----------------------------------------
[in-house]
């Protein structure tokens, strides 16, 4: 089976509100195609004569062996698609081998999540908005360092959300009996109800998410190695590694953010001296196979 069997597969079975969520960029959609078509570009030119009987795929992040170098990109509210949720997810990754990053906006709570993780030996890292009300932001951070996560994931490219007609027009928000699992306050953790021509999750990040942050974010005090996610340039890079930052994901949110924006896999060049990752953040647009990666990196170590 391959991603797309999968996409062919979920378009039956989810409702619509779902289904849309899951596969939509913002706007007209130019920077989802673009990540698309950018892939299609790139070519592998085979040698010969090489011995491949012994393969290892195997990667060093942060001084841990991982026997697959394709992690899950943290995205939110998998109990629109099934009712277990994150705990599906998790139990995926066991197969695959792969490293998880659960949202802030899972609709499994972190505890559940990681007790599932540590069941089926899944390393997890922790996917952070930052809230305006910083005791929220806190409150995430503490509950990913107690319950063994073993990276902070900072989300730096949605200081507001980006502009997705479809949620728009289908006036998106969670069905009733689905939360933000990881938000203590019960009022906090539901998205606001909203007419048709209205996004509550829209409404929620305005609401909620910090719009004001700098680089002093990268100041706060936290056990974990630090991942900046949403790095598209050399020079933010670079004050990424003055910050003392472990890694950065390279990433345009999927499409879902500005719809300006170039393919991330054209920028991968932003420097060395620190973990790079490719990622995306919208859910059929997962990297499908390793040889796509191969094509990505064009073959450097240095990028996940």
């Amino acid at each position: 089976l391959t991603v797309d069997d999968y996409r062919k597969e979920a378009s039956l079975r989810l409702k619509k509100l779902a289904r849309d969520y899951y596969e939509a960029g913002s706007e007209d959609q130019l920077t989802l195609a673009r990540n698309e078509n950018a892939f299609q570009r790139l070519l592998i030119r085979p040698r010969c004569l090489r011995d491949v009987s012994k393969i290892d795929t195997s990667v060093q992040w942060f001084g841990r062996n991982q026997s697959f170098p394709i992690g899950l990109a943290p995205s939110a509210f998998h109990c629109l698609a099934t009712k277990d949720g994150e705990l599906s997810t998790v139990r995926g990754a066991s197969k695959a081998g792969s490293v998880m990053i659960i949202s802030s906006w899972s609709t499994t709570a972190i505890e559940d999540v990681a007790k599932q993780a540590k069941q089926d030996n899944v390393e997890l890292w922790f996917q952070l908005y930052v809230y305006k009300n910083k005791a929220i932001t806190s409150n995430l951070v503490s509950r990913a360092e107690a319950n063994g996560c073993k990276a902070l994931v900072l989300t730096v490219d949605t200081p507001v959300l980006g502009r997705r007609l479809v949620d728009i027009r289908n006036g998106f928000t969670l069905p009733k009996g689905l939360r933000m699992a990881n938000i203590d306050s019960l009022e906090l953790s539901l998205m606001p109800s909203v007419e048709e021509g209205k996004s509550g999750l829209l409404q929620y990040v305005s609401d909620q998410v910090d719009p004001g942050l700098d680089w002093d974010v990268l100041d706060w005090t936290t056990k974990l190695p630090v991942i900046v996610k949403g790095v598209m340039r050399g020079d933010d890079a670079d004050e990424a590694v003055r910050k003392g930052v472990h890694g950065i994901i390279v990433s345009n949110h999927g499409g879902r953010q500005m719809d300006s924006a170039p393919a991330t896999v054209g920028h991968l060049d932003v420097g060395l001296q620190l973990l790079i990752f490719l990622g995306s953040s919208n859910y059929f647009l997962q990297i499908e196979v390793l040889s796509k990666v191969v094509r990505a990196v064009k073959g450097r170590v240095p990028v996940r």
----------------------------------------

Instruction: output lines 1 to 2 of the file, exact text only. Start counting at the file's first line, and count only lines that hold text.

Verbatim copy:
[in-house]
């Protein structure tokens, strides 16, 4: 089976509100195609004569062996698609081998999540908005360092959300009996109800998410190695590694953010001296196979 069997597969079975969520960029959609078509570009030119009987795929992040170098990109509210949720997810990754990053906006709570993780030996890292009300932001951070996560994931490219007609027009928000699992306050953790021509999750990040942050974010005090996610340039890079930052994901949110924006896999060049990752953040647009990666990196170590 391959991603797309999968996409062919979920378009039956989810409702619509779902289904849309899951596969939509913002706007007209130019920077989802673009990540698309950018892939299609790139070519592998085979040698010969090489011995491949012994393969290892195997990667060093942060001084841990991982026997697959394709992690899950943290995205939110998998109990629109099934009712277990994150705990599906998790139990995926066991197969695959792969490293998880659960949202802030899972609709499994972190505890559940990681007790599932540590069941089926899944390393997890922790996917952070930052809230305006910083005791929220806190409150995430503490509950990913107690319950063994073993990276902070900072989300730096949605200081507001980006502009997705479809949620728009289908006036998106969670069905009733689905939360933000990881938000203590019960009022906090539901998205606001909203007419048709209205996004509550829209409404929620305005609401909620910090719009004001700098680089002093990268100041706060936290056990974990630090991942900046949403790095598209050399020079933010670079004050990424003055910050003392472990890694950065390279990433345009999927499409879902500005719809300006170039393919991330054209920028991968932003420097060395620190973990790079490719990622995306919208859910059929997962990297499908390793040889796509191969094509990505064009073959450097240095990028996940």